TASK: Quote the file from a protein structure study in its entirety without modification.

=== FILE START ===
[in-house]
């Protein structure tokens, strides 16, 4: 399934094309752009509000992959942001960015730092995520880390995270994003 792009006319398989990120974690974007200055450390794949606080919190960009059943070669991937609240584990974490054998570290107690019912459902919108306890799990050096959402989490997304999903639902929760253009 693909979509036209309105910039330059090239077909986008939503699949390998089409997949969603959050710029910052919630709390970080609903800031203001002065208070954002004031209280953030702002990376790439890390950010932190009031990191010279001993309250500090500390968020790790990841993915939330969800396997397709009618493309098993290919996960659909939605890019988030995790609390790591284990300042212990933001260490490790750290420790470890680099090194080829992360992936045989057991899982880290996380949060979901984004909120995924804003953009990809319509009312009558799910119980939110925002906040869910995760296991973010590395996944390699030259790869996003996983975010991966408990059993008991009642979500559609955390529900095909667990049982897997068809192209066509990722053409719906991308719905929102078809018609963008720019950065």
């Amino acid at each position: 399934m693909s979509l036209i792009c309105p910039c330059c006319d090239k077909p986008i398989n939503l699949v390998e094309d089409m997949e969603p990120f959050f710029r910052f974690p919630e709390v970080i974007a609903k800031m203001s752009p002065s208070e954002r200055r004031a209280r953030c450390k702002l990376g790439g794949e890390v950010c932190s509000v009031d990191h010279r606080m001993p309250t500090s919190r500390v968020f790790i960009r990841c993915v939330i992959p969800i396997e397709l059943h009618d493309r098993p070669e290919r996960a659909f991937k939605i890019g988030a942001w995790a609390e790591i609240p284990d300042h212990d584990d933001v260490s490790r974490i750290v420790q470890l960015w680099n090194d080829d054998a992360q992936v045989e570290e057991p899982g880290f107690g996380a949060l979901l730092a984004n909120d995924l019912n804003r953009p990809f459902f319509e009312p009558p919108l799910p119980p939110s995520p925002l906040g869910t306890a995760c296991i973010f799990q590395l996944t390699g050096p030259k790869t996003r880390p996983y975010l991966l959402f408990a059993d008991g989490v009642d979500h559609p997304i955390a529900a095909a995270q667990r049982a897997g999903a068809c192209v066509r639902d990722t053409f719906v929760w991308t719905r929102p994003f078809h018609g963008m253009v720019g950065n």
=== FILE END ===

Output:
[in-house]
């Protein structure tokens, strides 16, 4: 399934094309752009509000992959942001960015730092995520880390995270994003 792009006319398989990120974690974007200055450390794949606080919190960009059943070669991937609240584990974490054998570290107690019912459902919108306890799990050096959402989490997304999903639902929760253009 693909979509036209309105910039330059090239077909986008939503699949390998089409997949969603959050710029910052919630709390970080609903800031203001002065208070954002004031209280953030702002990376790439890390950010932190009031990191010279001993309250500090500390968020790790990841993915939330969800396997397709009618493309098993290919996960659909939605890019988030995790609390790591284990300042212990933001260490490790750290420790470890680099090194080829992360992936045989057991899982880290996380949060979901984004909120995924804003953009990809319509009312009558799910119980939110925002906040869910995760296991973010590395996944390699030259790869996003996983975010991966408990059993008991009642979500559609955390529900095909667990049982897997068809192209066509990722053409719906991308719905929102078809018609963008720019950065």
């Amino acid at each position: 399934m693909s979509l036209i792009c309105p910039c330059c006319d090239k077909p986008i398989n939503l699949v390998e094309d089409m997949e969603p990120f959050f710029r910052f974690p919630e709390v970080i974007a609903k800031m203001s752009p002065s208070e954002r200055r004031a209280r953030c450390k702002l990376g790439g794949e890390v950010c932190s509000v009031d990191h010279r606080m001993p309250t500090s919190r500390v968020f790790i960009r990841c993915v939330i992959p969800i396997e397709l059943h009618d493309r098993p070669e290919r996960a659909f991937k939605i890019g988030a942001w995790a609390e790591i609240p284990d300042h212990d584990d933001v260490s490790r974490i750290v420790q470890l960015w680099n090194d080829d054998a992360q992936v045989e570290e057991p899982g880290f107690g996380a949060l979901l730092a984004n909120d995924l019912n804003r953009p990809f459902f319509e009312p009558p919108l799910p119980p939110s995520p925002l906040g869910t306890a995760c296991i973010f799990q590395l996944t390699g050096p030259k790869t996003r880390p996983y975010l991966l959402f408990a059993d008991g989490v009642d979500h559609p997304i955390a529900a095909a995270q667990r049982a897997g999903a068809c192209v066509r639902d990722t053409f719906v929760w991308t719905r929102p994003f078809h018609g963008m253009v720019g950065n």